fertile due to the sediments deposited by the Lusewa River. Poor farming practices
have resulted in declining soil fertility, resulting in less productive harvests and less
nutritious crops.

5. The Confederation of Ramigian Nations (Ramigo) is a middle income country with a

population of 30 million. It is composed of autonomous regions reporting to a central
government with limited powers. The central government only imposes income tax
and controls national defense, currency, and foreign policy. The autonomous regions
decide on their own infrastructure, natural resource utilization, local taxes, business
laws, and use of allocated funds from the central government. Its main industry is also
agriculture, specifically raising of livestock such as cows, goats, and pigs.

6. One of the autonomous regions of Ramigo is Sanagu, the ancestral domain of the
Omeloi, a semi-nomadic tribe which has lived in both sides of the Lusewa Rainforest
for centuries. Scholars have debated whether or not the tribe settled in Sanagu in the
14th century CE or 17th century CE.

7. The Omeloi have long been marginalized and subject to relocation between Ayasa
and Ramigo, until in the 18th century, they were allowed to return to Sanagu. In 1915,
during the reorganization of the Ramigian government, Sanagu became an
autonomous region where Omeloi customs and are considered the law of the land,
subject only to the Constitution of Ramigo.

8. While the Omeloi have started to embrace modern medicine and political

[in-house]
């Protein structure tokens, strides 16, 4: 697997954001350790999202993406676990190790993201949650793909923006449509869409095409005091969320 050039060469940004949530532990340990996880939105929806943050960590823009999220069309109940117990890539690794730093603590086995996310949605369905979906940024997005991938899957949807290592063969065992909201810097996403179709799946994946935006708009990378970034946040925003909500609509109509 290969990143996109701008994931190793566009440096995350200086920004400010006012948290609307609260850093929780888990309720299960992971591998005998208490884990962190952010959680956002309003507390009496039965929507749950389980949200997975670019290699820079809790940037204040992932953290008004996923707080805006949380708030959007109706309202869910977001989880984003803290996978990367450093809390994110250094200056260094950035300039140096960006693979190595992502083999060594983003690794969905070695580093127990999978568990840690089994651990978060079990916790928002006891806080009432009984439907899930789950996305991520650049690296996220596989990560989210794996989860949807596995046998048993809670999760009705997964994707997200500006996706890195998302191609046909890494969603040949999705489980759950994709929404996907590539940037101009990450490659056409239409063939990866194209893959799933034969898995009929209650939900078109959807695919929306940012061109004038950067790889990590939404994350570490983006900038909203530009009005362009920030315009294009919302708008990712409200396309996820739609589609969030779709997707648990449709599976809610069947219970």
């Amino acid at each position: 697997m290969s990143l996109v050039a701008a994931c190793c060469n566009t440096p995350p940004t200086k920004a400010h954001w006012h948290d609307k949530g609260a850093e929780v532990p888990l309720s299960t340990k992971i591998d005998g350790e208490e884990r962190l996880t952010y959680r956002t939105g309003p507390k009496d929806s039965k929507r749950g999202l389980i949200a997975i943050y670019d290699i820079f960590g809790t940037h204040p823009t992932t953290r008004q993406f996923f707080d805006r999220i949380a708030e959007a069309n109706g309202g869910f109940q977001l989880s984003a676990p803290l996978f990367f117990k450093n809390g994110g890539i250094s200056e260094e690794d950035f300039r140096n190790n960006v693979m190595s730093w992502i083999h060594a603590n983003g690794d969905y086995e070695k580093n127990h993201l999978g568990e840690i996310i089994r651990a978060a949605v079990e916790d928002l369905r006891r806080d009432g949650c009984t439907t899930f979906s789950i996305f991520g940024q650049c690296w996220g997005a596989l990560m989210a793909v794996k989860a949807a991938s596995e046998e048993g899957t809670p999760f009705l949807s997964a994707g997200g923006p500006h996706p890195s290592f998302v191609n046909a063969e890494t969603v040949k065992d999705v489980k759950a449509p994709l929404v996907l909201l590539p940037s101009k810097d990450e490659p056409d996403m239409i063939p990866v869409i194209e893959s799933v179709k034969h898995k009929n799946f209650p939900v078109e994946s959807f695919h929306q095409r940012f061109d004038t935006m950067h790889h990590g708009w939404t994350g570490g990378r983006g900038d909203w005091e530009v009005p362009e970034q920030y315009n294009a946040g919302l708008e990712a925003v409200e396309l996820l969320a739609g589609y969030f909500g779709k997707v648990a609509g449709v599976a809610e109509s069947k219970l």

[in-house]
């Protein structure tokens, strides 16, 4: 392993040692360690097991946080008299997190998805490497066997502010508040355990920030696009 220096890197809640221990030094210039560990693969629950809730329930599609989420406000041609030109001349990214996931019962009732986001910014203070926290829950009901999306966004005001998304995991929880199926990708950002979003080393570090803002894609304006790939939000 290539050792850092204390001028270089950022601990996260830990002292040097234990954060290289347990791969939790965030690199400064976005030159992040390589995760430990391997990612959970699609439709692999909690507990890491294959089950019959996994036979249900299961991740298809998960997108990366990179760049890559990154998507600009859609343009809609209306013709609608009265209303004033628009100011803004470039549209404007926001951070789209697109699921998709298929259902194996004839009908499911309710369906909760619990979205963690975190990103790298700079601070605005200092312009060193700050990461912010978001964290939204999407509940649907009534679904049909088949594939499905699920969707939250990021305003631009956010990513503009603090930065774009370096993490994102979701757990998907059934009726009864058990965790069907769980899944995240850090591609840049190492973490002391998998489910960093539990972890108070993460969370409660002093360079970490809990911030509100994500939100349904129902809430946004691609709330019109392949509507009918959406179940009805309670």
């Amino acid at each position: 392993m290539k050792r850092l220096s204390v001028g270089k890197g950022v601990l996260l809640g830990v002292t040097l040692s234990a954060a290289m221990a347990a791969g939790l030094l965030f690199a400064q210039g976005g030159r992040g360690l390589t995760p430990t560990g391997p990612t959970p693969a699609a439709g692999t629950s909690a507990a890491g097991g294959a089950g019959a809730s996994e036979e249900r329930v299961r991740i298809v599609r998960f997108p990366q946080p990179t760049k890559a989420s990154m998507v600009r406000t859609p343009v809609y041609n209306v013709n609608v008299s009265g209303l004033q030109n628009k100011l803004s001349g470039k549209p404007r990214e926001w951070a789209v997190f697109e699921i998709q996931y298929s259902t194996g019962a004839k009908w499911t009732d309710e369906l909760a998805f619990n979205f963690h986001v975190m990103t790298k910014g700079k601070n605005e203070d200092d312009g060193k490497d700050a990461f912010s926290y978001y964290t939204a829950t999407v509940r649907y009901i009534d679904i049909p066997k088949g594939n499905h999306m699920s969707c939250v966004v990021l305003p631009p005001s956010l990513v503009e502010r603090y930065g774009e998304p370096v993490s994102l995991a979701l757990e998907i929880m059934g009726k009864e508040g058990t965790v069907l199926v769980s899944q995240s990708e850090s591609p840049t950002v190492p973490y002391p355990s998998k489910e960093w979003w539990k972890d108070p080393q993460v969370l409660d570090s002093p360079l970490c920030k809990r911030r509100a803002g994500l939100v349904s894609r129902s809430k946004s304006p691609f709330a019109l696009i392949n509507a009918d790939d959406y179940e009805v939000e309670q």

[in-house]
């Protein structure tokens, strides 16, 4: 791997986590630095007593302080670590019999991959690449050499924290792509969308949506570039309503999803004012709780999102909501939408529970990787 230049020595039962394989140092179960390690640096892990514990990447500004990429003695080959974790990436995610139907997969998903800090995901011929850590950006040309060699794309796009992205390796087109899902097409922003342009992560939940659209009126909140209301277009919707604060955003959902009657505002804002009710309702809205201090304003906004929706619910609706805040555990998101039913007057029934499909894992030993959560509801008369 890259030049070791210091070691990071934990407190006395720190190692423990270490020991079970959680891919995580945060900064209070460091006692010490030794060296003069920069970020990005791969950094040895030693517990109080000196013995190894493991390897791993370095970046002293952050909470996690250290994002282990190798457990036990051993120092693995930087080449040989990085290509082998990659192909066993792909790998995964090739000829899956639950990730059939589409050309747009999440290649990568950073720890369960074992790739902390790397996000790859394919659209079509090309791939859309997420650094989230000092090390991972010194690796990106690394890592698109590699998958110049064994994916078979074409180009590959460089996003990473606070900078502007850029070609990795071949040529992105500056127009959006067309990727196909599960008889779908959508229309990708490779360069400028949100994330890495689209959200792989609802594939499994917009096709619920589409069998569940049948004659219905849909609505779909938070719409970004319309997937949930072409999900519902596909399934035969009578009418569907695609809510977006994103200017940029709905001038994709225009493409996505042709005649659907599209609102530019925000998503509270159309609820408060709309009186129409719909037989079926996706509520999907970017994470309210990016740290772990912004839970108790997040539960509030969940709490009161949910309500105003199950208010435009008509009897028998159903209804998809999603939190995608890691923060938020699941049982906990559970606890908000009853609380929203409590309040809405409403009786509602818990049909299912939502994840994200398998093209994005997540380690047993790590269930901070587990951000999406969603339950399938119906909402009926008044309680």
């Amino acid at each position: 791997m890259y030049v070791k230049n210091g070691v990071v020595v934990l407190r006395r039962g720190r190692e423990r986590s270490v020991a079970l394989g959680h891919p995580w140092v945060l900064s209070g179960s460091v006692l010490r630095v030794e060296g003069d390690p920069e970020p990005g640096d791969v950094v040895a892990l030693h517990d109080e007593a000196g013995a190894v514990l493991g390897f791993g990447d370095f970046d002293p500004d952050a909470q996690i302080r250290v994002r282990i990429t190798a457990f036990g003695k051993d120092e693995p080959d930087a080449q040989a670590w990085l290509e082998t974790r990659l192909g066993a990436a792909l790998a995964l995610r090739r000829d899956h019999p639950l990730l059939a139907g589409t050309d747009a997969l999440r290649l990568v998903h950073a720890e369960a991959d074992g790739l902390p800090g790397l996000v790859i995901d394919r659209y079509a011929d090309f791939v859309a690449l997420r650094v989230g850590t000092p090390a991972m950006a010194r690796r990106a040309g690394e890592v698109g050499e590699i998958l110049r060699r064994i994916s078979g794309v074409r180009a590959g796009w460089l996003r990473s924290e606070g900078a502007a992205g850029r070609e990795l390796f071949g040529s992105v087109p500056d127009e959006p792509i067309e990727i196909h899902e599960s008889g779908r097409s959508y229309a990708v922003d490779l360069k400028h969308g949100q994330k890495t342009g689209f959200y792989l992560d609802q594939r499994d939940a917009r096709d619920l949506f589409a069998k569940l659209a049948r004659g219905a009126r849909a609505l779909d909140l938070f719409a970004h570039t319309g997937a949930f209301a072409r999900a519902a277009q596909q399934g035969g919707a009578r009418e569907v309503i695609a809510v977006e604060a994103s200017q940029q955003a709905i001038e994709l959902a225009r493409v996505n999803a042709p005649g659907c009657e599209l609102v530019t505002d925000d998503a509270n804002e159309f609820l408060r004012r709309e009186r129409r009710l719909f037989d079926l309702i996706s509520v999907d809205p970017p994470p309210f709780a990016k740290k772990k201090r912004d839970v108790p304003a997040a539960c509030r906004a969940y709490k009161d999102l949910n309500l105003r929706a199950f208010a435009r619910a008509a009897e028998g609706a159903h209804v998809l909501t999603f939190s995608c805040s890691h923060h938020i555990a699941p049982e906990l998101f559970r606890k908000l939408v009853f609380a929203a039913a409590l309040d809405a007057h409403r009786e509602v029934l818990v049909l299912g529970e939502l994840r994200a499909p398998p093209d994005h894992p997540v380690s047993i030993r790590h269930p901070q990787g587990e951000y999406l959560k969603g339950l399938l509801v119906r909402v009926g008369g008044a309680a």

participation, their educational, technological, environmental conservation, and
dispute settlement systems are still based on their centuries-old traditions. This was
because of a decades-long struggle of the Omeloi, against corporations both domestic
and foreign, which had damaged the rainforest without compensating them. In
recognition of their rights, Ramigo granted the tribe autonomy in economic matters.

9. The Omeloi highly value a medium-sized tree which grows in clusters on the
riverbank, locally called purahuaca. The tree used to grow on both sides of the
Lusewa River but its population has started to wither and dwindle on Ayasa’s
side.The purahuaca tree blooms all year long with pink and red flowers. The seeds
are used for making flour. The taproot of the tree is brewed by the tribe elders for a
communal healing and decision-making ritual called huacasera, which is a seven-day
process. The brew can cure malaria, diarrhea, and diseases of the blood.

10. The huacasera ritual begins with a steam bath and prayers of cleansing for the ones
harvesting the bark. The second day is reserved for cutting limited numbers of the tree